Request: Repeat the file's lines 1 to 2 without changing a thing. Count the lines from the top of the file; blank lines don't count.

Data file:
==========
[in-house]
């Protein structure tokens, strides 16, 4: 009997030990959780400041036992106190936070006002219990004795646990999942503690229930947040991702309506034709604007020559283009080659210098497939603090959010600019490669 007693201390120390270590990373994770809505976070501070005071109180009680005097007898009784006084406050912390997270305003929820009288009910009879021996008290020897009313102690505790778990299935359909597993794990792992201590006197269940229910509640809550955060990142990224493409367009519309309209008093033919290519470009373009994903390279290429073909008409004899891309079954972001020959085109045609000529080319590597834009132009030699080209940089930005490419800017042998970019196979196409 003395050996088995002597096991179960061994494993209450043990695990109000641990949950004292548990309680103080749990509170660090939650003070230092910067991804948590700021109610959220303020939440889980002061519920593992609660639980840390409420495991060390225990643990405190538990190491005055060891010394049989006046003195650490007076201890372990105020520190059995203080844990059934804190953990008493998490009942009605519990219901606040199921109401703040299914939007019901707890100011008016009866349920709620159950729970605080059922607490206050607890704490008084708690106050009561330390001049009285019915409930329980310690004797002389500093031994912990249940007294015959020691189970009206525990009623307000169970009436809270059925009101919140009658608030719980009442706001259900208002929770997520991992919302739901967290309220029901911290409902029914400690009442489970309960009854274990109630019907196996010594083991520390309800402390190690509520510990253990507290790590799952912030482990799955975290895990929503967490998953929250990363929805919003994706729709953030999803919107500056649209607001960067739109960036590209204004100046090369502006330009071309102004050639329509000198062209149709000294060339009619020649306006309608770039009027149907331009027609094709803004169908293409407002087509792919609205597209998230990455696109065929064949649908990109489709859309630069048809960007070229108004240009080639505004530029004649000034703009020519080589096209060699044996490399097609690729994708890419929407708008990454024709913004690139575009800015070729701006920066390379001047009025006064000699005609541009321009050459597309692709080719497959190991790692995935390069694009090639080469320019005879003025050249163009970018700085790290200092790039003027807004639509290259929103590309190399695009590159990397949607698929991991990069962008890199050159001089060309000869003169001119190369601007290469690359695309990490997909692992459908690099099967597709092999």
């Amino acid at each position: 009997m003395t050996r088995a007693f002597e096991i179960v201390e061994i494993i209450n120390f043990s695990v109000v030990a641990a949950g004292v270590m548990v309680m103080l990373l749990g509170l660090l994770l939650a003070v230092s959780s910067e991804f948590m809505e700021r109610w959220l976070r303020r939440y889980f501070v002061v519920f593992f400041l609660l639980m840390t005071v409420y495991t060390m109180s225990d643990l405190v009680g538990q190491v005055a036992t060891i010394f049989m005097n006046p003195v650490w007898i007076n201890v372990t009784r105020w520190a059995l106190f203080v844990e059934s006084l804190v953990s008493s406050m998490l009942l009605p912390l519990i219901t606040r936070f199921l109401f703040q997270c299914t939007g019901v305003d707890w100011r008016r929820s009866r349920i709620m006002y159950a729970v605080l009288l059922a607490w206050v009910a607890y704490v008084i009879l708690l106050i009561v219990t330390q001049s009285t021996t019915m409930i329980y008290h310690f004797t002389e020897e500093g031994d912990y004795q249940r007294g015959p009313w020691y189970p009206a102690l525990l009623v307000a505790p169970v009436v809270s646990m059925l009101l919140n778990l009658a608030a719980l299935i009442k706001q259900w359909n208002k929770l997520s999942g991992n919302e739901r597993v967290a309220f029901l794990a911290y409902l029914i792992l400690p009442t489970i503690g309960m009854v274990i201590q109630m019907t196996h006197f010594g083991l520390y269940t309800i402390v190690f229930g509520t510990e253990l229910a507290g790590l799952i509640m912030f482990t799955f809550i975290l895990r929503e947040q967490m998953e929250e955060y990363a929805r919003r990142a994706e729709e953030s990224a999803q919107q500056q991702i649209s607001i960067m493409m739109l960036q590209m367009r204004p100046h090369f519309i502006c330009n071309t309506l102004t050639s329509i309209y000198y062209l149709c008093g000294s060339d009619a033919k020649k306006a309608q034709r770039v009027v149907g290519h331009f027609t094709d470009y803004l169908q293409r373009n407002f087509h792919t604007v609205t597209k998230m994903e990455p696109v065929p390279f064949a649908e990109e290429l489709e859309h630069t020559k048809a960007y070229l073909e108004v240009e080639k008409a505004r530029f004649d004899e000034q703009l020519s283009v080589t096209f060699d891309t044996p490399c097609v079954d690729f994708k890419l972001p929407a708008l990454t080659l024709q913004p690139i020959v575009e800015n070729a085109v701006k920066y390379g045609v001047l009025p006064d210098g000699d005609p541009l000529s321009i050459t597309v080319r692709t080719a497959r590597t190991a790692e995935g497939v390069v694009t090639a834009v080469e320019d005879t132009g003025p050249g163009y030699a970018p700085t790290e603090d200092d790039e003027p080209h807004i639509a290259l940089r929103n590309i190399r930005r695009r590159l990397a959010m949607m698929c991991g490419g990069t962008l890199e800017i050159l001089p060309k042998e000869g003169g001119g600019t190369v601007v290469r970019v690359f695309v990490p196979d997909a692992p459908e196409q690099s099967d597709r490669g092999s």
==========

[in-house]
């Protein structure tokens, strides 16, 4: 009997030990959780400041036992106190936070006002219990004795646990999942503690229930947040991702309506034709604007020559283009080659210098497939603090959010600019490669 007693201390120390270590990373994770809505976070501070005071109180009680005097007898009784006084406050912390997270305003929820009288009910009879021996008290020897009313102690505790778990299935359909597993794990792992201590006197269940229910509640809550955060990142990224493409367009519309309209008093033919290519470009373009994903390279290429073909008409004899891309079954972001020959085109045609000529080319590597834009132009030699080209940089930005490419800017042998970019196979196409 003395050996088995002597096991179960061994494993209450043990695990109000641990949950004292548990309680103080749990509170660090939650003070230092910067991804948590700021109610959220303020939440889980002061519920593992609660639980840390409420495991060390225990643990405190538990190491005055060891010394049989006046003195650490007076201890372990105020520190059995203080844990059934804190953990008493998490009942009605519990219901606040199921109401703040299914939007019901707890100011008016009866349920709620159950729970605080059922607490206050607890704490008084708690106050009561330390001049009285019915409930329980310690004797002389500093031994912990249940007294015959020691189970009206525990009623307000169970009436809270059925009101919140009658608030719980009442706001259900208002929770997520991992919302739901967290309220029901911290409902029914400690009442489970309960009854274990109630019907196996010594083991520390309800402390190690509520510990253990507290790590799952912030482990799955975290895990929503967490998953929250990363929805919003994706729709953030999803919107500056649209607001960067739109960036590209204004100046090369502006330009071309102004050639329509000198062209149709000294060339009619020649306006309608770039009027149907331009027609094709803004169908293409407002087509792919609205597209998230990455696109065929064949649908990109489709859309630069048809960007070229108004240009080639505004530029004649000034703009020519080589096209060699044996490399097609690729994708890419929407708008990454024709913004690139575009800015070729701006920066390379001047009025006064000699005609541009321009050459597309692709080719497959190991790692995935390069694009090639080469320019005879003025050249163009970018700085790290200092790039003027807004639509290259929103590309190399695009590159990397949607698929991991990069962008890199050159001089060309000869003169001119190369601007290469690359695309990490997909692992459908690099099967597709092999």